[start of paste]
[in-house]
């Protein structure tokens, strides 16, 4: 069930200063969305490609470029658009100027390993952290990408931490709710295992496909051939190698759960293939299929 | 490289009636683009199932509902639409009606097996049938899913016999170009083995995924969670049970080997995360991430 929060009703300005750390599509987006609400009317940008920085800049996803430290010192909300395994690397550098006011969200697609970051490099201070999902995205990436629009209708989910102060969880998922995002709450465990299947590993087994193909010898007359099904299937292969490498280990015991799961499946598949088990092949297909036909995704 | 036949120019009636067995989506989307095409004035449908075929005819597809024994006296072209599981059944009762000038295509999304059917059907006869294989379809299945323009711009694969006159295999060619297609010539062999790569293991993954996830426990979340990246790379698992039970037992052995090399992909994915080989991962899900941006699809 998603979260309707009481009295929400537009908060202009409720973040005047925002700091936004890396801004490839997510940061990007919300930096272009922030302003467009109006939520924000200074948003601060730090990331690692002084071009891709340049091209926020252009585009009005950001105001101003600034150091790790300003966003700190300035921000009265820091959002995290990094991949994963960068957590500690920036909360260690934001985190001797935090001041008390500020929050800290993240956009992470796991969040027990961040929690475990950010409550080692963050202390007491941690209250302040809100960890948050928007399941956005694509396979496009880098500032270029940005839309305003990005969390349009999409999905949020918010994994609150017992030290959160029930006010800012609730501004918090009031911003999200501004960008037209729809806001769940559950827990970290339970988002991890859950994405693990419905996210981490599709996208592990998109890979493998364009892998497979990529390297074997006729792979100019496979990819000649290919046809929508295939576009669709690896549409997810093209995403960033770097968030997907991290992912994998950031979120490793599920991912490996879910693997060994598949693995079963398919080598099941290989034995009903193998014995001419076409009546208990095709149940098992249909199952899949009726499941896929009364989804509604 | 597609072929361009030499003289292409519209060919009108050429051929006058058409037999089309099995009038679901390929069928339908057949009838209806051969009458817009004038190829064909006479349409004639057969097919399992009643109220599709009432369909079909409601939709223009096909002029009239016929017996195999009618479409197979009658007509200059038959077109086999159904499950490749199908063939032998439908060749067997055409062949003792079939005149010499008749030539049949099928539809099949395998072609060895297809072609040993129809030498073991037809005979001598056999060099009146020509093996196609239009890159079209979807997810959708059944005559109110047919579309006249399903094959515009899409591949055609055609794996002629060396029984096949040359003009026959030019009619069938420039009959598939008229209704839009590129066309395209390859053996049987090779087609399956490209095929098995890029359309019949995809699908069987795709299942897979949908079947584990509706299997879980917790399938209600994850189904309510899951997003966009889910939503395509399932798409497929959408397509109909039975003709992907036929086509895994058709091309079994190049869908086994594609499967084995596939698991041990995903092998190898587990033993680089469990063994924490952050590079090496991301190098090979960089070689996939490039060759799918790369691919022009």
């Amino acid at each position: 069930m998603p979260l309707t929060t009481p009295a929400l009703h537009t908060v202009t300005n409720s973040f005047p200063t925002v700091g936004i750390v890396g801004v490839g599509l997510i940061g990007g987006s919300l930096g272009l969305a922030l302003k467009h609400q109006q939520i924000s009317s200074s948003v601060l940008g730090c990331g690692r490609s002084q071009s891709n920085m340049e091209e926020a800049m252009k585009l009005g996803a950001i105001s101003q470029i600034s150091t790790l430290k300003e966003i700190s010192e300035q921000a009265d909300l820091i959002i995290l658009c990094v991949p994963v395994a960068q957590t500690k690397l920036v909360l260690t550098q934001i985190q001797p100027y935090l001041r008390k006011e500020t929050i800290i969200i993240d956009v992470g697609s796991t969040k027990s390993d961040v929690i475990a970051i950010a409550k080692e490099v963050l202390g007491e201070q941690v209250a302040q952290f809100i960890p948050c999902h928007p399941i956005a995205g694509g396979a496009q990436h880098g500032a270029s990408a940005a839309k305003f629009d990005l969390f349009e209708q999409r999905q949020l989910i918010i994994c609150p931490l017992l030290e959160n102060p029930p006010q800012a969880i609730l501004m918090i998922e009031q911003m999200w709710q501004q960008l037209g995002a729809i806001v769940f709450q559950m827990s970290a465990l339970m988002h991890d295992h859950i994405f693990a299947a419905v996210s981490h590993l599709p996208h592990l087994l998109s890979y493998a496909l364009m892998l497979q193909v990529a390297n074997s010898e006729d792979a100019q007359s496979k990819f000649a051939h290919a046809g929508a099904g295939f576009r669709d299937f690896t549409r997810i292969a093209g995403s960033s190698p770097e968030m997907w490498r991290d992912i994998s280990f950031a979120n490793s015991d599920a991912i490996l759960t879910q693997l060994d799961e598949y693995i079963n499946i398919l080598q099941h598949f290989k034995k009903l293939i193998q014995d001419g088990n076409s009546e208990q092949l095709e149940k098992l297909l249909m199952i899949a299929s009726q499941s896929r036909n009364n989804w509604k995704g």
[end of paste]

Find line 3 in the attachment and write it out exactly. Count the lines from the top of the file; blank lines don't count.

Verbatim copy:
């Amino acid at each position: 069930m998603p979260l309707t929060t009481p009295a929400l009703h537009t908060v202009t300005n409720s973040f005047p200063t925002v700091g936004i750390v890396g801004v490839g599509l997510i940061g990007g987006s919300l930096g272009l969305a922030l302003k467009h609400q109006q939520i924000s009317s200074s948003v601060l940008g730090c990331g690692r490609s002084q071009s891709n920085m340049e091209e926020a800049m252009k585009l009005g996803a950001i105001s101003q470029i600034s150091t790790l430290k300003e966003i700190s010192e300035q921000a009265d909300l820091i959002i995290l658009c990094v991949p994963v395994a960068q957590t500690k690397l920036v909360l260690t550098q934001i985190q001797p100027y935090l001041r008390k006011e500020t929050i800290i969200i993240d956009v992470g697609s796991t969040k027990s390993d961040v929690i475990a970051i950010a409550k080692e490099v963050l202390g007491e201070q941690v209250a302040q952290f809100i960890p948050c999902h928007p399941i956005a995205g694509g396979a496009q990436h880098g500032a270029s990408a940005a839309k305003f629009d990005l969390f349009e209708q999409r999905q949020l989910i918010i994994c609150p931490l017992l030290e959160n102060p029930p006010q800012a969880i609730l501004m918090i998922e009031q911003m999200w709710q501004q960008l037209g995002a729809i806001v769940f709450q559950m827990s970290a465990l339970m988002h991890d295992h859950i994405f693990a299947a419905v996210s981490h590993l599709p996208h592990l087994l998109s890979y493998a496909l364009m892998l497979q193909v990529a390297n074997s010898e006729d792979a100019q007359s496979k990819f000649a051939h290919a046809g929508a099904g295939f576009r669709d299937f690896t549409r997810i292969a093209g995403s960033s190698p770097e968030m997907w490498r991290d992912i994998s280990f950031a979120n490793s015991d599920a991912i490996l759960t879910q693997l060994d799961e598949y693995i079963n499946i398919l080598q099941h598949f290989k034995k009903l293939i193998q014995d001419g088990n076409s009546e208990q092949l095709e149940k098992l297909l249909m199952i899949a299929s009726q499941s896929r036909n009364n989804w509604k995704g």